Waterproofing and Insulation
- By Ellen Kollie
- February 1st, 2008
and insulation affect a building from the roof down to the foundation. In
between the roof and foundation are walls, windows, doors, and joints.
especially critical for schools to have high-quality waterproofing and insulation
because they’re designed to perform for a long period of time. In addition,
many schools today also serve as community centers, offering such amenities as
adult education and recreational facilities after school hours, so high use
demands high quality.
keeping a school dry goes hand-in-hand with the facility’s long-term
performance, as most building materials either degrade or don’t perform well
once exposed to water or water vapor. Compounding the situation is that failure
often occurs in areas where it isn’t recognized until it’s well advanced, like
a leak in the roof seeping so deep that a ceiling shows a water stain or even
constant challenge for architects and engineers to keep buildings waterproof
and insulated,” says Will Kaly, project manager for Dayton, OH-based Lorenz
In the Beginning
The best time
to make sure a school is waterproof and well insulated is during planning for
new construction. “It has to start very early in the process,” insists Kaly,
“all the way out to the analysis of the building location itself.”
climate — is it wet or cold? Will it be a long and narrow facility with
southern exposure from the sun? Will it be hit with strong winds from one
direction? “These considerations may not seem very obvious,” Kaly points out,
“but they have a very large impact on the overall building systems.”
interior has to be considered during planning. “What are the uses of the
interior spaces, and what do you require of them?” asks Kaly. For example, a
natatorium is a different design challenge than a library, yet you want to keep
water out of each.
thought to the systems you’re considering installing relative to the interior
aesthetic, finishes, and budget, as they also lend themselves to one strategy
or another for keeping water out.
it’s more challenging to improve a school’s water seal and insulation once it’s
occupied. “In new construction, you’ve got the ability to install appropriate
systems with little delays and according to use,” Kaly points out. “It’s more
of a challenge when you have maintenance and repairs and you’re trying to keep
the facility operational.”
For example, a
leak can be a real challenge to diagnose because it’s rarely easy to access a
wall cavity or the underside of a roof. Is the water coming from a failed
joint? A flashing detail? Maybe it’s even a broken waterpipe in the plenum
above the ceiling.
Sustainability Is Here to Stay
schools are waterproof and insulated comes with a bonus — contributing to
sustainability. One reason is that they require less repair and maintenance, so
there are less materials going to landfills. Another is that such facilities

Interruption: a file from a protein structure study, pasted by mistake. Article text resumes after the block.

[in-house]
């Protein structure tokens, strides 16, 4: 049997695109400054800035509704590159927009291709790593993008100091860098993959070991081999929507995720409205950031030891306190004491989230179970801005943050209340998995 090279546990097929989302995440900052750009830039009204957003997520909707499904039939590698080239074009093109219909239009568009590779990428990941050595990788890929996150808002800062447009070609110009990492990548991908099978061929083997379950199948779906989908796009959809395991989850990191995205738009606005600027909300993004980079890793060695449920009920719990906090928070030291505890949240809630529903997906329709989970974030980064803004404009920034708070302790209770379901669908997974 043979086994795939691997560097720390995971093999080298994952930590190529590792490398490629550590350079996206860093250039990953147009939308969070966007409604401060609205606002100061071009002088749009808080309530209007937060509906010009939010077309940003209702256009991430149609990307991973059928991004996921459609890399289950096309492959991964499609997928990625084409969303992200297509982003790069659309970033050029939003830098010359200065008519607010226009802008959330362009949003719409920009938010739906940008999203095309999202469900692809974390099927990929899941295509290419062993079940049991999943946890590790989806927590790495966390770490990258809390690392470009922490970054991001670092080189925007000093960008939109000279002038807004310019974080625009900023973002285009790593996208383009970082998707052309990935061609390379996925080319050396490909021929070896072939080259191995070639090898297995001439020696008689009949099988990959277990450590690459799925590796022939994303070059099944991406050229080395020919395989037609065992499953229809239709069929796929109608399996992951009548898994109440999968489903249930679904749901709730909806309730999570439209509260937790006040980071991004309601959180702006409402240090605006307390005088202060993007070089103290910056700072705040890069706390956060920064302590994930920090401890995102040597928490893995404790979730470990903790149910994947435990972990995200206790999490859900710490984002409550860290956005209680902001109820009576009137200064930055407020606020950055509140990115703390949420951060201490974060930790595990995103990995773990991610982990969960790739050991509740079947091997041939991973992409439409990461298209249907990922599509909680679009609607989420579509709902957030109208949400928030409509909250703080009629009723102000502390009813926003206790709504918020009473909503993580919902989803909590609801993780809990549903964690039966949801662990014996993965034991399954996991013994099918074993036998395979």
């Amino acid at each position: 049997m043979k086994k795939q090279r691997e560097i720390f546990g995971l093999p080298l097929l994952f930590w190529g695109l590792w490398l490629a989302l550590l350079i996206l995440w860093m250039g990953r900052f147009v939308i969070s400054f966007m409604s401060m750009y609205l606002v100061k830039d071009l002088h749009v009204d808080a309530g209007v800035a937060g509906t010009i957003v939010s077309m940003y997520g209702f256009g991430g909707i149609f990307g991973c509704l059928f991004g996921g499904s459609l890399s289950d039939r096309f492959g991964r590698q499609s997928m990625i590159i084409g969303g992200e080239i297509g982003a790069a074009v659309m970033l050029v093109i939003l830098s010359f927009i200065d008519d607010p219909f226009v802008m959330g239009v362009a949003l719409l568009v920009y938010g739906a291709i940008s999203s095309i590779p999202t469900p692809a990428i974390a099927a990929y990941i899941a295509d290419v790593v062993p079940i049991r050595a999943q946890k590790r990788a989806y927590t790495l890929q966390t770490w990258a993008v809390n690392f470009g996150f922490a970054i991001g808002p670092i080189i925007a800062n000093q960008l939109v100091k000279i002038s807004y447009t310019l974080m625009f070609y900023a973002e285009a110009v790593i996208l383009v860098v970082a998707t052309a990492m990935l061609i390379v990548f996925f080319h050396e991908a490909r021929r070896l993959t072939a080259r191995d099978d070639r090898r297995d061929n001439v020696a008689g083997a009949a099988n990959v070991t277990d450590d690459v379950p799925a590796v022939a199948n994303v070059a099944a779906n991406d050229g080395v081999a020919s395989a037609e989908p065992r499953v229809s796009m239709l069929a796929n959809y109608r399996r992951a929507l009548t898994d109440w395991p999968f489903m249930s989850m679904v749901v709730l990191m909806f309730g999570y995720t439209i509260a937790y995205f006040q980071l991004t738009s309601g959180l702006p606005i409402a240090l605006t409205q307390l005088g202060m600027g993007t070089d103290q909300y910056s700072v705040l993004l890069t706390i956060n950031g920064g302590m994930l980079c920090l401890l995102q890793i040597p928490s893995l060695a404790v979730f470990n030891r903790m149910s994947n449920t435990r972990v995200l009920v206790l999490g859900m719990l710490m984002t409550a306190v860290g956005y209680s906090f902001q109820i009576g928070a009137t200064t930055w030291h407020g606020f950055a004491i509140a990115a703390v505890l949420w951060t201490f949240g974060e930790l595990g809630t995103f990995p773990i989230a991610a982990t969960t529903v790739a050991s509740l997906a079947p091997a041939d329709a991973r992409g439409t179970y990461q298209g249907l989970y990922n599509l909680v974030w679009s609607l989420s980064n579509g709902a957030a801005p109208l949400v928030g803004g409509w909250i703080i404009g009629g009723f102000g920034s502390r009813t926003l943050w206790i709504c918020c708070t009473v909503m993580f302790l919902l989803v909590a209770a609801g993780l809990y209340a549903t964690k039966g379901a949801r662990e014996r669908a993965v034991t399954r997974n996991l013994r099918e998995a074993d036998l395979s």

use less energy. “Buildings result in 48 percent of greenhouse emissions and
use up to 75 percent of energy generated at power plants,” says Kaly. “They
have a large impact on the environment, so reducing energy consumption is
public is behind school districts in moving toward sustainability. Anything
administrators can do to improve a facility’s sustainability wins public
support and kudos. “We see the designers, owners, and end users coming to the
table and working collaboratively toward sustainability,” Kaly notes. “That’s a
Weatherizing Your Facilities
When it comes
to providing for your building envelope, attention must be paid to some
specific areas, and high-quality products must be chosen.
Roofing: Roofing insulation
can be either on top of or beneath the roofing membrane. Which is chosen will
depend on what you’re comfortable with, the region in which the facility is
built, and what the contractor is comfortable with.
often installed on top of the popular single-ply membrane-type roofing system.
If a leak occurs in this type system, it’s relatively easy to locate.
also be on the bottom of the inverted roof membrane system. “I feel it’s a
better system,” says Monica Armstrong, project manager for Atlanta-based The
Facility Group. The drawback to this system is that leaks may be more difficult
option is polyisocyanurate, used in both new construction and renovation, and
adaptable with a variety of roof systems. The high-thermal, closed-cell foam
plastic insulation is available in a range of sizes and offers a high thermal
value per inch.
polyisocyanurate is closed cell, it has attributes that other insulation
materials don’t have,” says Jim Whitton, national sales manager for Portland,
ME-based Hunter Panels, which manufactures polyisocyanurate roof insulation
panels. As a result, the product qualifies for LEED certification credits.
it comes to roofing, it’s critical to prevent ponding water at penetrations
where items are mounted to the roof. An excellent method is to use a curb
that’s at least a foot high and that runs up the side and over the top of the
Windows: Windows are a
penetration in a building’s exterior, so it’s critical to seal the joint
between the window system and wall system. “Don’t depend just on caulking or